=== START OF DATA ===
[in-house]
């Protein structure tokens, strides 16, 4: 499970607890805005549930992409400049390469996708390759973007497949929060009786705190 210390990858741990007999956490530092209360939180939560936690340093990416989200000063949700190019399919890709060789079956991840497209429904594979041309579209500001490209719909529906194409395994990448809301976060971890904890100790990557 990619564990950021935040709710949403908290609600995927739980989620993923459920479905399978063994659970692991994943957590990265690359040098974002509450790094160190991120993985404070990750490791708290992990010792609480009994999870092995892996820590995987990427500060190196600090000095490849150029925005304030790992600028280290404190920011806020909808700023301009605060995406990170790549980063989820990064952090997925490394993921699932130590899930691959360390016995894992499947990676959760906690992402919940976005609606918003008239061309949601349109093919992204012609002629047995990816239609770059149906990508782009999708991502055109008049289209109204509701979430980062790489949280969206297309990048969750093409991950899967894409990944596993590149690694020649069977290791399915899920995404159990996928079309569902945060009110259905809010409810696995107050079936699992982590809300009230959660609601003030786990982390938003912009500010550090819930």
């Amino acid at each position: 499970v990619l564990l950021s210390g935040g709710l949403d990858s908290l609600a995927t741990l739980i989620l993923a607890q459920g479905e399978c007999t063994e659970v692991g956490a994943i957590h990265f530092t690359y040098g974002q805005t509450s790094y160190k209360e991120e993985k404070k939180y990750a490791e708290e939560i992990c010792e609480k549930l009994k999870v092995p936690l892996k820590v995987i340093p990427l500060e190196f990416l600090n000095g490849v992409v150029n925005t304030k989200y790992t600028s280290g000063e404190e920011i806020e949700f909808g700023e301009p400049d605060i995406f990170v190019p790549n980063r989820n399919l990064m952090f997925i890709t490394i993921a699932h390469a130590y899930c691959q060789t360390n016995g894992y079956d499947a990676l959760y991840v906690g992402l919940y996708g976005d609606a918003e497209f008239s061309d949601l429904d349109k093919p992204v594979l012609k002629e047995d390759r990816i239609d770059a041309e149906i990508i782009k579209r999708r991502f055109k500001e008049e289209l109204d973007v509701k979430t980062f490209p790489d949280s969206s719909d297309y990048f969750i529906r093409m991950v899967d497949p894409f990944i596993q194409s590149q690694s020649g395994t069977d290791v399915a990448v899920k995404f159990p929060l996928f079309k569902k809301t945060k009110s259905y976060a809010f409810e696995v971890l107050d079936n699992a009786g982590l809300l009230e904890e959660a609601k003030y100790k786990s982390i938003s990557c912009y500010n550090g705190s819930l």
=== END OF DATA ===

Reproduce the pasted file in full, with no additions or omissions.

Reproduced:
[in-house]
């Protein structure tokens, strides 16, 4: 499970607890805005549930992409400049390469996708390759973007497949929060009786705190 210390990858741990007999956490530092209360939180939560936690340093990416989200000063949700190019399919890709060789079956991840497209429904594979041309579209500001490209719909529906194409395994990448809301976060971890904890100790990557 990619564990950021935040709710949403908290609600995927739980989620993923459920479905399978063994659970692991994943957590990265690359040098974002509450790094160190991120993985404070990750490791708290992990010792609480009994999870092995892996820590995987990427500060190196600090000095490849150029925005304030790992600028280290404190920011806020909808700023301009605060995406990170790549980063989820990064952090997925490394993921699932130590899930691959360390016995894992499947990676959760906690992402919940976005609606918003008239061309949601349109093919992204012609002629047995990816239609770059149906990508782009999708991502055109008049289209109204509701979430980062790489949280969206297309990048969750093409991950899967894409990944596993590149690694020649069977290791399915899920995404159990996928079309569902945060009110259905809010409810696995107050079936699992982590809300009230959660609601003030786990982390938003912009500010550090819930």
């Amino acid at each position: 499970v990619l564990l950021s210390g935040g709710l949403d990858s908290l609600a995927t741990l739980i989620l993923a607890q459920g479905e399978c007999t063994e659970v692991g956490a994943i957590h990265f530092t690359y040098g974002q805005t509450s790094y160190k209360e991120e993985k404070k939180y990750a490791e708290e939560i992990c010792e609480k549930l009994k999870v092995p936690l892996k820590v995987i340093p990427l500060e190196f990416l600090n000095g490849v992409v150029n925005t304030k989200y790992t600028s280290g000063e404190e920011i806020e949700f909808g700023e301009p400049d605060i995406f990170v190019p790549n980063r989820n399919l990064m952090f997925i890709t490394i993921a699932h390469a130590y899930c691959q060789t360390n016995g894992y079956d499947a990676l959760y991840v906690g992402l919940y996708g976005d609606a918003e497209f008239s061309d949601l429904d349109k093919p992204v594979l012609k002629e047995d390759r990816i239609d770059a041309e149906i990508i782009k579209r999708r991502f055109k500001e008049e289209l109204d973007v509701k979430t980062f490209p790489d949280s969206s719909d297309y990048f969750i529906r093409m991950v899967d497949p894409f990944i596993q194409s590149q690694s020649g395994t069977d290791v399915a990448v899920k995404f159990p929060l996928f079309k569902k809301t945060k009110s259905y976060a809010f409810e696995v971890l107050d079936n699992a009786g982590l809300l009230e904890e959660a609601k003030y100790k786990s982390i938003s990557c912009y500010n550090g705190s819930l």